Majority of young US citizens oppose selling weapons to KSA and Israel
Between mid-July and early August, the US government approved $20 billion in arms sales across the globe
By News Desk - October 06 2022

According to a poll released by the Eurasia Group Foundation (EGF) on 5 October, the majority of young people surveyed in the US, aged 18 to 29, are opposed to the continued supply of US weapons to Saudi Arabia and Israel.

The fifth annual survey by the EGF interviewed around 2,000 US citizens of voting age in August, revealing that the majority of the respondents were supportive of reducing US military activity and boosting diplomatic efforts when it came to international issues.

The poll suggests that around 70 percent of US citizens were not in favor of continuing arms sales to Riyadh, the largest importer of US weapons. Of that 70 percent, 35 percent said that they were “strongly” against it. The main reason behind this was the use of US manufactured weaponry in Saudi Arabia’s war crimes against Yemen.

Respondents were more divided, however, when it came to the question of arms sales to Israel. 28.6 percent agreed somewhat while 24 percent agreed strongly with providing Tel Aviv with weapons. On the other hand, 26.4 disagreed somewhat while 21 percent disagreed strongly.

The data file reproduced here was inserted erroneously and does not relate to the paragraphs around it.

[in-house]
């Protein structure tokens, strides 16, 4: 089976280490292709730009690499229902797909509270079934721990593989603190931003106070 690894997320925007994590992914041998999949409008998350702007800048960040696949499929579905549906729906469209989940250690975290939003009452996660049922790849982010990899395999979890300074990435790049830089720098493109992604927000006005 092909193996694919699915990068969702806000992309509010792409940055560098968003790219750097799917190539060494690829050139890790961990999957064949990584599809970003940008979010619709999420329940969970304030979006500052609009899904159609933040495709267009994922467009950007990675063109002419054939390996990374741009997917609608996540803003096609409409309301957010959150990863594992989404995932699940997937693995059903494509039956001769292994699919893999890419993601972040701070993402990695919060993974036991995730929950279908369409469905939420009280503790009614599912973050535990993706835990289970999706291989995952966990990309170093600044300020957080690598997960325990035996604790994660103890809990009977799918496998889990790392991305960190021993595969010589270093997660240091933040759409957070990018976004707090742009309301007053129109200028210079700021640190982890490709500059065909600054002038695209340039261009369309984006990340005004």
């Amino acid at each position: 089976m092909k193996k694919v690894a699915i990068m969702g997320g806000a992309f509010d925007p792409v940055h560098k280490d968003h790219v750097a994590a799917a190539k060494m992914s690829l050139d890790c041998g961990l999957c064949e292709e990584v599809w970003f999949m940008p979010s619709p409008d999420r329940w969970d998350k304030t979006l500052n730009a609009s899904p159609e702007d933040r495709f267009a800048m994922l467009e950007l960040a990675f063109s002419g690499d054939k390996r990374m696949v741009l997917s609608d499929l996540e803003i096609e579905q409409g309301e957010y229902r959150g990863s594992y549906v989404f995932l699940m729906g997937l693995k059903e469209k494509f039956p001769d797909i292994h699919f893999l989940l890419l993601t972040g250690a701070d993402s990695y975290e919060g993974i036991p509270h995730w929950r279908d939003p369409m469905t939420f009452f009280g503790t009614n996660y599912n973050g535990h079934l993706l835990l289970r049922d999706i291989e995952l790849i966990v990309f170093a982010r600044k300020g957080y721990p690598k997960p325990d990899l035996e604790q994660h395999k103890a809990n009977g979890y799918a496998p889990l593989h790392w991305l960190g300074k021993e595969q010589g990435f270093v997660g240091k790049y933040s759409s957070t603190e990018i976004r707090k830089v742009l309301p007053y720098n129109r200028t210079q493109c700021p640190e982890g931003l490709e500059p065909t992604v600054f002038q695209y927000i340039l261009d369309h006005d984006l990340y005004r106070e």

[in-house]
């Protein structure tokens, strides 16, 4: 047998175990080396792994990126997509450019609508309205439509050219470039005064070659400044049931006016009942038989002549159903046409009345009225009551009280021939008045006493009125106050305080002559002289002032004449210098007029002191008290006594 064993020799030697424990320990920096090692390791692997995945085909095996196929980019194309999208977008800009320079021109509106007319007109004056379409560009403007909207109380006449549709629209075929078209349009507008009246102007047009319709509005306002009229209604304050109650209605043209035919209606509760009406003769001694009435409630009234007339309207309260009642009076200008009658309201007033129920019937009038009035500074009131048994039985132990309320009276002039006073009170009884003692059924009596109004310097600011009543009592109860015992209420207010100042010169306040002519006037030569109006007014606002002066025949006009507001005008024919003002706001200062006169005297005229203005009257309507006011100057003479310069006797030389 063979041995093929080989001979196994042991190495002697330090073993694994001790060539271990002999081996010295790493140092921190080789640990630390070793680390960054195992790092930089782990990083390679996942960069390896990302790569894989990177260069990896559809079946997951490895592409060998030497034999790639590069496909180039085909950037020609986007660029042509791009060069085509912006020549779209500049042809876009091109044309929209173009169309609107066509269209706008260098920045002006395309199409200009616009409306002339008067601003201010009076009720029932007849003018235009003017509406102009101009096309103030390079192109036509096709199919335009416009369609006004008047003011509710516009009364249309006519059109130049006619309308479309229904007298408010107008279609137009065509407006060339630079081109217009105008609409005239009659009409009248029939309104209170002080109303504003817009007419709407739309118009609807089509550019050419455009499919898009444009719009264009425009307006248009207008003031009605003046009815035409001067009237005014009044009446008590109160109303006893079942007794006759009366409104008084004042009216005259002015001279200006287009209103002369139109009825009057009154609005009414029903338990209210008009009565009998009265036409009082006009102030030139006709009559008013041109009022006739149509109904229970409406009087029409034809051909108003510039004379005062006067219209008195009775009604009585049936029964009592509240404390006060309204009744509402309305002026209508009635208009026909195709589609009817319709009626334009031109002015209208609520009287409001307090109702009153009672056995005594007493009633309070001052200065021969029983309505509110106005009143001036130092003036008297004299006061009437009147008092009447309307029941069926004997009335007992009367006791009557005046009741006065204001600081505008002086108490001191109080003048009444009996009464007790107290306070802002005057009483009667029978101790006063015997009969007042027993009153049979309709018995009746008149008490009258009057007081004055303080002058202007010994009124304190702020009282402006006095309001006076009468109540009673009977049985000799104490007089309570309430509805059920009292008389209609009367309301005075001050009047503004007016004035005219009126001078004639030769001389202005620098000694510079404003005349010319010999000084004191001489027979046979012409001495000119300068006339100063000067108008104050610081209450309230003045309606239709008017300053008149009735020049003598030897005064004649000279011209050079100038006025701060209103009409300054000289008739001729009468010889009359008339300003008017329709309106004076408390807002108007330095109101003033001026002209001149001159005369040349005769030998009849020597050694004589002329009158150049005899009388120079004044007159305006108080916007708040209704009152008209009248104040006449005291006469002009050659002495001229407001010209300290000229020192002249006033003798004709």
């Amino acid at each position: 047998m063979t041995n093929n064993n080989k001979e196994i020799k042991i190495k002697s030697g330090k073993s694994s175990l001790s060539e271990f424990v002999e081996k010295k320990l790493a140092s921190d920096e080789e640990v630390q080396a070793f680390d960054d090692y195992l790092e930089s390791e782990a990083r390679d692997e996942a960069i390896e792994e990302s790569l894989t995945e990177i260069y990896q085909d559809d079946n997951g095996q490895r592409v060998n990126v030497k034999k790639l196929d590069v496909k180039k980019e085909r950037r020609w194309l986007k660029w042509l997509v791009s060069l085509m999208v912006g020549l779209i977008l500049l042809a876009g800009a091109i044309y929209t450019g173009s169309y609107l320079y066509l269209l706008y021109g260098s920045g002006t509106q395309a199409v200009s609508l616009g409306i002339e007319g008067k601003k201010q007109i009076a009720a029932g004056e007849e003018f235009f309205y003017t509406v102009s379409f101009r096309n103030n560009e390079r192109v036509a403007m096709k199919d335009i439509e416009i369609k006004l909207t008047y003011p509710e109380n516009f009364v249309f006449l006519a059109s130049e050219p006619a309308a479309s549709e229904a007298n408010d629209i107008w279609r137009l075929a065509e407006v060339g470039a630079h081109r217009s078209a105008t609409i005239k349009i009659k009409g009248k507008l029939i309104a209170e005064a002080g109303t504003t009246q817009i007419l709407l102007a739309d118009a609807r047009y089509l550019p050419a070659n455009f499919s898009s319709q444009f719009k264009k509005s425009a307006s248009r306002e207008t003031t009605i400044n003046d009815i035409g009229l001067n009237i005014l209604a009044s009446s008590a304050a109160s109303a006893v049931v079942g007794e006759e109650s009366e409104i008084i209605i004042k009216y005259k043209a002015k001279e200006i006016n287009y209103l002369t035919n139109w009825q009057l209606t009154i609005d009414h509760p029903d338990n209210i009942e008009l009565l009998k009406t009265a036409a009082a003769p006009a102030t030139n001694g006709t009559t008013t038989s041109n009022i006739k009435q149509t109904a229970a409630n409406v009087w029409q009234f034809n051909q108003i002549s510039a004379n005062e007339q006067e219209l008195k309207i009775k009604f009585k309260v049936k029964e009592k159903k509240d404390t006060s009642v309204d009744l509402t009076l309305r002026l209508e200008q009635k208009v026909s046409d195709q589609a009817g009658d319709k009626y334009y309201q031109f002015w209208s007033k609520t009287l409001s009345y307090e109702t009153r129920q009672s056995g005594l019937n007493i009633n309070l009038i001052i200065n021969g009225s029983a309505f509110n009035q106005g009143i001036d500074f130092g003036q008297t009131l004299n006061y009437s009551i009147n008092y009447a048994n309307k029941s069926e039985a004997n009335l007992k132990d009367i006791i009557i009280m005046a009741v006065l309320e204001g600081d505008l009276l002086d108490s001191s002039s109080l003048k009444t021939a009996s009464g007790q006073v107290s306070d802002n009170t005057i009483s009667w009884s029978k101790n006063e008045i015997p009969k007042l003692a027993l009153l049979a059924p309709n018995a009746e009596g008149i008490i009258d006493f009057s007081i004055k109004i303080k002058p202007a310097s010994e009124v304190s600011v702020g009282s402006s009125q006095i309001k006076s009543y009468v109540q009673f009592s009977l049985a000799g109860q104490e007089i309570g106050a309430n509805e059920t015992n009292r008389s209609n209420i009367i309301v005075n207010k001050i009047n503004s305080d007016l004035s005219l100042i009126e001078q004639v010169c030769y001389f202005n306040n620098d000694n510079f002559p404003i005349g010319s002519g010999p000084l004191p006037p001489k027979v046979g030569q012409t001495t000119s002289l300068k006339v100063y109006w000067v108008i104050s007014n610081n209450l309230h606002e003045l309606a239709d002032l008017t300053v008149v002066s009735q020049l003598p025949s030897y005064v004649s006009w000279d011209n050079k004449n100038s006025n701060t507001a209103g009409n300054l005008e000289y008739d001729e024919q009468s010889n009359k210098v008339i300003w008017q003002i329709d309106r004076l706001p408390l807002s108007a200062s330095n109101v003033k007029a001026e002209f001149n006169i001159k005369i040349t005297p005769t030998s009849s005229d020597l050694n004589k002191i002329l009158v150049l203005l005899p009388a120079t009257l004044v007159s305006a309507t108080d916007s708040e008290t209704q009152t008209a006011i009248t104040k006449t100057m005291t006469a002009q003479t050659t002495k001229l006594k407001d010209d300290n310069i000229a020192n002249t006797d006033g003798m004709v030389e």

Nonetheless, a majority of those aged 18 to 29 were against continuing US arms sales to Israel, citing Israeli human rights violations and the “enduring occupation of Palestine.”

“If you are 29 right now, you came of voting age towards the end of the Obama years … You saw the Iraq surge. You’ve seen pushes in Afghanistan that haven’t worked. You’ve just seen the limits of American power,” Zuri Linetsky, an EGF researcher said, suggesting that young people in the US are aware of the failure of their country’s military expeditions and policies across the globe.

The US is the world’s leading weapons exporter, selling arms to 96 countries in the four-year span between 2016 and 2020.

The Wall Street Journal (WSJ) reported on 2 September that the US has begun a widescale campaign to hasten arms sales to its allies in a bid to compete with other world powers, and to replenish the stockpiles of countries that have provided Ukraine with weapons and military equipment.

As part of this recent push, the government of US President Joe Biden approved nearly $20 billion worth of arms deals between mid-July and early August, with a third of those sales headed to countries in West Asia.

This includes a staggering $5.3 billion in potential arms deals with both the UAE and Saudi Arabia, approved by the White House on 2 August.

Most Popular